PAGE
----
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The crypto contagion is spreading fast

To ensure Genesis wasn’t crippled by the loss, its parent company, Digital Currency Group (DCG), bailed it out. But in the aftermath, Genesis reduced 20 percent of its workforce to cut costs, and Michael Moro, its longtime CEO, resigned.

Genesis once again found themselves on the wrong side of a meltdown earlier this month; When FTX filed for bankruptcy on Nov. 11, the company lost $175 million stored on the exchange. Again, DCG intervened and provided a $140 million cash injection.

But despite multiple DCG bailouts, Genesis hasn’t escaped the FTX fallout. Samson Mow, a prominent crypto expert and former chief strategy officer at crypto infrastructure firm Blockstream, says the brokerage firm is struggling to fund a surge in customers looking to redeem their crypto. This led to suspension of withdrawals, which threatens to worsen the prevailing crisis of confidence and increases the likelihood of a run on other lenders (e.g. BlockFi or Voyager Digital) – and so the contagion spreads.

But Mow says it’s important to understand that this is a liquidity issue, not a solvency issue. In other words, Genesis has enough assets to pay its debts, they just don’t have cash available. Because of this, bankruptcy seems “unlikely,” says Mow.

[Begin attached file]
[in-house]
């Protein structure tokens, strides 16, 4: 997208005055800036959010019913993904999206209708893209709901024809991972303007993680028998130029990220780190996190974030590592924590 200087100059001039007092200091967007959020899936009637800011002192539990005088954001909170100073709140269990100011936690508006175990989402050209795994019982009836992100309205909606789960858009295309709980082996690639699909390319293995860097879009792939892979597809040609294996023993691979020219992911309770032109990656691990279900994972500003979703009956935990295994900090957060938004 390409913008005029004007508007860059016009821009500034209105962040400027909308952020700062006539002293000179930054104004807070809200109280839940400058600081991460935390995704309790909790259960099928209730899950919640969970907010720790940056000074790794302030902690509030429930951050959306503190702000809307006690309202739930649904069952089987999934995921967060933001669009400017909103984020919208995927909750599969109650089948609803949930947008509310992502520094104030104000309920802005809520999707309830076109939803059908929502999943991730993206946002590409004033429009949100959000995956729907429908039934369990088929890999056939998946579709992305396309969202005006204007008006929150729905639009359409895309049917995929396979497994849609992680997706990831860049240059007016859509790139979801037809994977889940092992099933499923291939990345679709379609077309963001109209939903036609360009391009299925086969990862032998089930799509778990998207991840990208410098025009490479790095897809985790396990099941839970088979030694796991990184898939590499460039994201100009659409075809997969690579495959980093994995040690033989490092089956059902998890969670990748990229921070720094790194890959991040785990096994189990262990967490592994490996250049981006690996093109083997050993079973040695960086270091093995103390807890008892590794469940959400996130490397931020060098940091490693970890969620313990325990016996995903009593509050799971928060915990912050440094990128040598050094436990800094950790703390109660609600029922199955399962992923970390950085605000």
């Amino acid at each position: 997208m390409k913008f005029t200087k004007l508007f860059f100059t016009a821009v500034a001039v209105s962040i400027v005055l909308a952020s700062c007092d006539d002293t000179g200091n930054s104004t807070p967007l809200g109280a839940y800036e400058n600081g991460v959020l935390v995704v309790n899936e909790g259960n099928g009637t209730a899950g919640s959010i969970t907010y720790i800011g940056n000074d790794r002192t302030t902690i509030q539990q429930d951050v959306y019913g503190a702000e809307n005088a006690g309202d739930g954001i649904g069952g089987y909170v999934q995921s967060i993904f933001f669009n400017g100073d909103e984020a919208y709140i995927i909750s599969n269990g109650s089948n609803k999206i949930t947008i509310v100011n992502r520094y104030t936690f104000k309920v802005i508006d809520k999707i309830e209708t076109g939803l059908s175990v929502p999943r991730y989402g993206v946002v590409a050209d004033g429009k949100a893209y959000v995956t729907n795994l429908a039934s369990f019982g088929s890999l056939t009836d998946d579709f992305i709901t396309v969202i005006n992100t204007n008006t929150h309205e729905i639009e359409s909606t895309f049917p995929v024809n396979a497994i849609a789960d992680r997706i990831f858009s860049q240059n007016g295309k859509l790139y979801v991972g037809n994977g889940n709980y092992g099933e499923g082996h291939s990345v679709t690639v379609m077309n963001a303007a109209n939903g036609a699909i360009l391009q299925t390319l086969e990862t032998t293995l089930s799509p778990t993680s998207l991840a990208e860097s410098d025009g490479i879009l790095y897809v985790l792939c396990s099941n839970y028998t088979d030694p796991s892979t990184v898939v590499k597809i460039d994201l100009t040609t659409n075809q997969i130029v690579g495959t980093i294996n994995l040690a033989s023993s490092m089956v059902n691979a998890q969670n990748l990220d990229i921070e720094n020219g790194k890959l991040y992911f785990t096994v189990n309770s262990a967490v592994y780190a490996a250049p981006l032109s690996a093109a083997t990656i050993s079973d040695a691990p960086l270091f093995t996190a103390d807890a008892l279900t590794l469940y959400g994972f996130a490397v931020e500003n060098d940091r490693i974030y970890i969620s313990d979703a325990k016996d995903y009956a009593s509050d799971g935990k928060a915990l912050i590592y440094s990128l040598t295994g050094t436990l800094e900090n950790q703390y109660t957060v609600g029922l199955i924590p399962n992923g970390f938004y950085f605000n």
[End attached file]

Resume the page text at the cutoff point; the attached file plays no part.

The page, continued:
DCG also tried to downplay the situation on Twitter, saying that the decision to suspend redemptions and stop issuing new credit was a “temporary measure” and that the issue was strictly limited to Genesis’ credit department, i.e. the trading and custody units will continue to operate as usual.

Nonetheless, the situation is serious enough for Genesis to seek additional funding, with crypto exchange Binance and private equity firm Apollo Global Management being tapped as potential investors.

Attempts to secure funding have reportedly been unsuccessful so far, in part due to concerns about the financial relationship between Genesis and other DCG-owned companies. Of the $2.8 billion in outstanding loans on Genesis’ balance sheet, about 30 percent goes to either DCG or its subsidiaries, but intercompany loans are currently viewed with particular suspicion for their central role in the FTX collapse.

Barry Silbert, CEO of DCG, told investors intercompany loans of this type are not uncommon. “We’ve weathered previous crypto winters, and while this one may feel harsher, together we will emerge stronger.”

But for all his conviction, Silbert’s rallying cry hasn’t stopped speculation. Recently burned by false assurances from FTX founder Sam Bankman-Fried — who tweeted “FTX is fine” on Nov. 7, just days before the company collapsed — crypto investors are also bracing for bankruptcy at Genesis .

One of the consequences of a possible collapse is already playing out. After halting payouts, crypto exchange Gemini, whose yield farming product is powered by Genesis, announced that its earn customers would no longer have access to their funds.

On Nov. 22, the exchange said it was working to “find a fix,” but until then, $700 million worth of customer funds would remain locked up. If Genesis were to go bankrupt, some of those funds may never be returned, just like FTX – and it’s possible that clients of other Genesis-affiliated exchanges could suffer the same fate.

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